Biospecimen Research Participation in Chinese American Community

  • From Prevention Matters Newsletter, Spring 2016 [PDF]

    Medical research often relies on the availability of human samples (biospecimens), such as blood or tissue, to explore the basic biology contributing to disease risk or treatment outcomes. However, people from racial and ethnic minority groups have historically been less likely to donate samples for research purposes. Low rates of racial/ethnic minority participation may have a negative impact on advances in medical research and may limit the ability to address scientific questions about patterns of disease risk and outcomes across all populations. There is a growing need to identify barriers to participation in biospecimen research in many communities.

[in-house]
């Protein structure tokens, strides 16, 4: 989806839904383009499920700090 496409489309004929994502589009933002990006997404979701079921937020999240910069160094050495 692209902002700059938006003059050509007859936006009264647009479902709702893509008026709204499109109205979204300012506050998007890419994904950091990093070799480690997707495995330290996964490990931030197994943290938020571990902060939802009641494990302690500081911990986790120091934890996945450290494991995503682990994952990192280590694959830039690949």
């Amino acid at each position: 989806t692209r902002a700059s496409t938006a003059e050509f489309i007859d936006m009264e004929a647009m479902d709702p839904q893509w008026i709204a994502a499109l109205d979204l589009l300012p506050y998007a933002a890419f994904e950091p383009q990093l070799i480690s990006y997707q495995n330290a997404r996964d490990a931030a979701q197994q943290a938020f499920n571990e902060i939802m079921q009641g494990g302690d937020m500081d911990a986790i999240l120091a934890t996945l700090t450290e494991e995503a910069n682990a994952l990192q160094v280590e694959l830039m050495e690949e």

Dr. Carolyn Fang, in her research at Fox Chase Cancer Center, found that Asian Americans report limited knowledge and awareness about biospecimen research. Asian Americans may also hold cultural beliefs about the physical toll or harmful health effects of blood donation. To address these concerns, the researchers developed a culturally-specific course on biospecimen research and made it easier to donate a sample. This educational course, which was delivered to the Chinese American community along with several Chinese community-based groups in Philadelphia, was successful in addressing questions about biospecimen research. Following this program, 83 percent of participants donated blood samples for future medical research. Providing culturally-specific educational programs about biospecimen research, and addressing concerns,may be helpful in increasing awareness and interest in participation in biospecimen research, among communities that have been underrepresented.